White Light owner must pay for ripped-off pie

By Charlie Pearl Published:

Rick Paul, owner of Rick's White Light Diner, was found in contempt of court Monday and must pay $1,000 to a charity of his choice, for again infringing on the Derby-Pie trademark.

Before U.S. District Judge Joseph Hood in a Lexington courtroom, Paul was found in contempt of court for violating a 1997 permanent injunction signed by Hood, ordering Paul not to infringe on Kern's Kitchen Inc.'s trademark Derby-Pie.

Paul also must pay Kern's Kitchen's attorney fees and costs.

"I am disappointed with the judge's ruling and I accept it," Paul said today. "Our proof was considerably different than Derby Pie's. The judge's ruling was, in part, based on me keeping the Derby Pie in the freezer. I failed because I did not tell the judge that I keep other pies in the freezer and then warm in a microwave prior to service."

Kern's Kitchen Inc., of Louisville " owner of the federally and state registered Derby-Pie trademark " filed an April motion in federal court claiming Paul violated the permanent injunction.

Kern's sought up to $1 million in damages, punitive damages, costs and attorney fees.

Louisville attorney Don Cox today said Kern's is pleased with the outcome.

"We're trying to get this guy to leave us alone," Cox said. "It's not about the money. It's about him complying with the permanent injunction and not infringing on the Derby-Pie trademark."

Cox said Kern's attorney fees would amount to "several thousand dollars."

According to Kern's Kitchen's motion in April:

>Private investigator John Landreth ate lunch at the White Light Diner on Jan. 15.

>A hand-lettered sign hung at the restaurant's entrance stating, "Have a Piece of Derby Pie."

>After lunch, Landreth's female assistant ordered a slice of "Derby Pie," referring to the sign. The waitress brought her a slice and was asked about an identical looking pie displayed under plastic wrap. The waitress said that was a whole "Derby Pie," which Landreth purchased for $18.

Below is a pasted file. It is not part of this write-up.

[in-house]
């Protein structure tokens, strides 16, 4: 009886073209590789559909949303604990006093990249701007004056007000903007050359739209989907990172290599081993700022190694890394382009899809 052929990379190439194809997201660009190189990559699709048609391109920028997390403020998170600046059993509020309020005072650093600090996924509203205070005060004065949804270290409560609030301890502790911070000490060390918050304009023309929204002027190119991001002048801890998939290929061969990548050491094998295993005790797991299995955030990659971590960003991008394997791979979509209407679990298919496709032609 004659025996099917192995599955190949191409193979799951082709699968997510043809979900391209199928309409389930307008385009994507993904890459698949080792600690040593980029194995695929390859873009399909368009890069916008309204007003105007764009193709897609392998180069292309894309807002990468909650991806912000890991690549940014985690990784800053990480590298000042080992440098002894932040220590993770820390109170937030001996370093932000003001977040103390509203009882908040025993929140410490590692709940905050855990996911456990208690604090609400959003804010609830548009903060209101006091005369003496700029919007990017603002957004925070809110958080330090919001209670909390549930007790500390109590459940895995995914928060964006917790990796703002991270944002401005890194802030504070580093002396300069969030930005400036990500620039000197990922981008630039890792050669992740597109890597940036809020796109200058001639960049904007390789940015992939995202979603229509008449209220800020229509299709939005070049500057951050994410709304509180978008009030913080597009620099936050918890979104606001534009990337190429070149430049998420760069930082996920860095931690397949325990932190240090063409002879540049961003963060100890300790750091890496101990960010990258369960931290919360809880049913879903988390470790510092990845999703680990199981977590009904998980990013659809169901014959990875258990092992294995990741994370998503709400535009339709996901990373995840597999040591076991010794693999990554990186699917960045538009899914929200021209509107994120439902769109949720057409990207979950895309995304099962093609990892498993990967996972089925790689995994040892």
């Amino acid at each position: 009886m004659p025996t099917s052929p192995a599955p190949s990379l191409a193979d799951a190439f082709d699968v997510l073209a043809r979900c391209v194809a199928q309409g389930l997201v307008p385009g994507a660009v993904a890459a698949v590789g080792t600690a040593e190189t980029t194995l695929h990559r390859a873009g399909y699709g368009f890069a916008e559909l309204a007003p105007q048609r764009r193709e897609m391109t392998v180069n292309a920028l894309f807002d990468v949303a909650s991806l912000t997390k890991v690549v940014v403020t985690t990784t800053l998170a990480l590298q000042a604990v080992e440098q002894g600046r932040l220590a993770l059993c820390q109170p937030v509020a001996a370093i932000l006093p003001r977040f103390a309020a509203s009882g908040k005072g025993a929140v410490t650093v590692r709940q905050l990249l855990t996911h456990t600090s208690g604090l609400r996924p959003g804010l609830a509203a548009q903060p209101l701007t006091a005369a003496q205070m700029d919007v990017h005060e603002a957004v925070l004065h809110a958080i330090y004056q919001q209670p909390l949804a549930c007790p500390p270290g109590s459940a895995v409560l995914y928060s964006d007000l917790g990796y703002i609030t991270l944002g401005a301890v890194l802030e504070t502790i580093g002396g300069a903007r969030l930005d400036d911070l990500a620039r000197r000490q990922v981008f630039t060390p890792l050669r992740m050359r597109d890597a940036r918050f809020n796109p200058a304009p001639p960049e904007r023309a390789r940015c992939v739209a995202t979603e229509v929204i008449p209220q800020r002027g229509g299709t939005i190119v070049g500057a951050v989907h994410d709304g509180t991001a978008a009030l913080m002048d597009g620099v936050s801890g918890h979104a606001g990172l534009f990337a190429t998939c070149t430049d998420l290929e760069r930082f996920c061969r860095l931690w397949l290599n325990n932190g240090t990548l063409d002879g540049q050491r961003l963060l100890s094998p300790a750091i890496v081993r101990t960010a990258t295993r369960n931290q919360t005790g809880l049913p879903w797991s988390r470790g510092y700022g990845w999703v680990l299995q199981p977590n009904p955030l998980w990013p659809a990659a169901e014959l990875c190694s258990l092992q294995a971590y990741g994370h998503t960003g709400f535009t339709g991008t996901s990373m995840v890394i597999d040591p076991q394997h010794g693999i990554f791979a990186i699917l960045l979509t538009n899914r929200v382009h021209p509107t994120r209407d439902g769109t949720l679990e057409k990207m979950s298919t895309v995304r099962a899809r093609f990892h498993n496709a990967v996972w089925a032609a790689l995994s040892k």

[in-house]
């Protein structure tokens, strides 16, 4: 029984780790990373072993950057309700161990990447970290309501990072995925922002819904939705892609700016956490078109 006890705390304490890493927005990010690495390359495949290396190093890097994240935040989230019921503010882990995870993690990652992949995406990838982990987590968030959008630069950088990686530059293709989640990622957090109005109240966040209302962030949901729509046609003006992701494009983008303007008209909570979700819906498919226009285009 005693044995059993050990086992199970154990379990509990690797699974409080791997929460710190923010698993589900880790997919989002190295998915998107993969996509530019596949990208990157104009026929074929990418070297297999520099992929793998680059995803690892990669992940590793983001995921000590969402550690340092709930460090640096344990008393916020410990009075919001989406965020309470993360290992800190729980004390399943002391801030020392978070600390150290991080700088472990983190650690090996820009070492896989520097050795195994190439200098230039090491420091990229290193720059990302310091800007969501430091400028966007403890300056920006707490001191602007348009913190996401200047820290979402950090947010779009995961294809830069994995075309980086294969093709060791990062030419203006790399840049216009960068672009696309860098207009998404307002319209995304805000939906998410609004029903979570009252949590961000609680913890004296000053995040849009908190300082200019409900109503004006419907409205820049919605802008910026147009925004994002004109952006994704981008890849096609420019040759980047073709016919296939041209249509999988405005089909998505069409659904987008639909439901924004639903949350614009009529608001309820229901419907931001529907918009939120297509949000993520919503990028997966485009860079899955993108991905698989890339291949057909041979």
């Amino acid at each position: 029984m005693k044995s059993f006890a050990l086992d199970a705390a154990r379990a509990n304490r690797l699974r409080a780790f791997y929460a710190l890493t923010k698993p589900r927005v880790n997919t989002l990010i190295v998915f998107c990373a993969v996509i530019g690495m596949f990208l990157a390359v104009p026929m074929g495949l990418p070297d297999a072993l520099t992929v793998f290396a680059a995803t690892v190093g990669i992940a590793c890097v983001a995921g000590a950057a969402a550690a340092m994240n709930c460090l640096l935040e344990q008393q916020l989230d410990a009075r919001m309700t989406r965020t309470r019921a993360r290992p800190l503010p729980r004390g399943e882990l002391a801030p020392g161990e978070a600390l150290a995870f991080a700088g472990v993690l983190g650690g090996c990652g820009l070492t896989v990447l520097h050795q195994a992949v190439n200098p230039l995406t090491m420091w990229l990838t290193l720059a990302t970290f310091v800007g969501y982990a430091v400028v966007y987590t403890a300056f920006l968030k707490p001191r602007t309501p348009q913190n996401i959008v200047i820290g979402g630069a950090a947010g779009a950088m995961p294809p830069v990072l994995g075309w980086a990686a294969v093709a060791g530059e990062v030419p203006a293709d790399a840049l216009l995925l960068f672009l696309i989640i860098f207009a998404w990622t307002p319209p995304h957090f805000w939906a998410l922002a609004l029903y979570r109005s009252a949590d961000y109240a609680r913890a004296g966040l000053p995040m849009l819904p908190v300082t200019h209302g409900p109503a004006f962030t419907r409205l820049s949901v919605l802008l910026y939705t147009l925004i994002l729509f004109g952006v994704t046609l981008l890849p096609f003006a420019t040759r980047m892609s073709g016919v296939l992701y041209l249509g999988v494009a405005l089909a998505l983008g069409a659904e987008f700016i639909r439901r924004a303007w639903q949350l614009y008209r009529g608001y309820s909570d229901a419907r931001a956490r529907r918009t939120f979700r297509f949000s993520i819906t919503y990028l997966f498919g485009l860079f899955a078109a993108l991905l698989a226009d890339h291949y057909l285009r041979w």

>When asked why the pie was not on the menu, the investigators were told it was the same as the "Bluegrass Bourbon Pie" listed on the menu.

>Then Paul spoke, saying the "Bluegrass Bourbon Pie" was not listed as "Derby Pie" because "'that damn pie had caused him to be sued for $350,000.'"

>After a discussion about the lawsuit, Paul said although he had stood up to Kern's Kitchen, he had not won the suit, which was the "reason for the menu listing "Derby Pie' under a different name." Basically, Paul was selling a similar pie to the Derby-Pie chocolate nut pie, calling it "Bluegrass Bourbon Pie," but still advertising it as a Derby-Pie brand product.

>Landreth said when his assistant then made reference to the Derby Pie sign outside, "Mr. Paul then revealed his master planconcerning how he intended to "make fools of the Kern's people, their lawyers and the courts.'"

>Then Paul produced from his freezer a real Derby-Pie brand frozen product in its original box. Paul said "when he was taken to task by "them' he intended to produce the "real Derby Pie' and offer to sell them a piece, thereby fulfilling their request for "Derby Pie,' and making fools of them since they could do nothing about his actions."

>The assistant then asked whether the Derby-Pie product was for sale. Paul "laughingly replied "sure, but it will cost you $80.'" He explained he needed to keep it in stock for his own protection in case "'they show up' about the "Derby Pie.'"

According to Paul's court affidavit on May 5:

>He didn't remember investigator Landreth coming to his diner. "For 11 years now I have been asked about the Derby Pie lawsuit," Paul said. "There have been a lot of stories shared by customers over the years.

>He nor his waitress has ever called the White Light Diner's Kentucky Bourbon Pie a Derby-Pie.

>Kentucky Bourbon Pie "has pecans and chocolate and bourbon in it. Kern's Derby-Pie has walnuts, chocolate and no bourbon in it. I have never called my pie Bluegrass Bourbon Pie.

>He said he has never had "a master plan. I have never wanted to make fools out of Kern's or their lawyers or the courts."

>He said Derby Pie is a "Kentucky tradition but it is Kern's trademark. I posted a sign in January 2008 advertising Derby Pie. I bought the Kern's pie and offered it for sale."

>He said he "did attempt to inject some humor into this matter. This may have been poor judgment on my part. I am willing to publicly apologize to the plaintiffs. But I never have called my pie Derby Pie. I have consistently called it Kentucky Bourbon Pie.

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